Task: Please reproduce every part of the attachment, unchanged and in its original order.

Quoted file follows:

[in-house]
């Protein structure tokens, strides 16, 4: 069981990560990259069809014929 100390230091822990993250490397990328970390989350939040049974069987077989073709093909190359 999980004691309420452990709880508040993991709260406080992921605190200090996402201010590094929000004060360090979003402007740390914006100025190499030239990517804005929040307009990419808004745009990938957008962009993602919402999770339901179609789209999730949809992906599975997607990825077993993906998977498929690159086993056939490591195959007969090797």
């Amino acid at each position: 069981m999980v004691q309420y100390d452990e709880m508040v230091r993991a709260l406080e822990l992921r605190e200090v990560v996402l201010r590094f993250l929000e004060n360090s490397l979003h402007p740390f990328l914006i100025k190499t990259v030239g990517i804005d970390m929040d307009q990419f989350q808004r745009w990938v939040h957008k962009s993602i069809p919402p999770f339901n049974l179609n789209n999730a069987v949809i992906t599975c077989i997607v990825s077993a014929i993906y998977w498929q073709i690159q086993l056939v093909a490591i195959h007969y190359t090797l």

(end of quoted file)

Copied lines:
[in-house]
């Protein structure tokens, strides 16, 4: 069981990560990259069809014929 100390230091822990993250490397990328970390989350939040049974069987077989073709093909190359 999980004691309420452990709880508040993991709260406080992921605190200090996402201010590094929000004060360090979003402007740390914006100025190499030239990517804005929040307009990419808004745009990938957008962009993602919402999770339901179609789209999730949809992906599975997607990825077993993906998977498929690159086993056939490591195959007969090797």
């Amino acid at each position: 069981m999980v004691q309420y100390d452990e709880m508040v230091r993991a709260l406080e822990l992921r605190e200090v990560v996402l201010r590094f993250l929000e004060n360090s490397l979003h402007p740390f990328l914006i100025k190499t990259v030239g990517i804005d970390m929040d307009q990419f989350q808004r745009w990938v939040h957008k962009s993602i069809p919402p999770f339901n049974l179609n789209n999730a069987v949809i992906t599975c077989i997607v990825s077993a014929i993906y998977w498929q073709i690159q086993l056939v093909a490591i195959h007969y190359t090797l």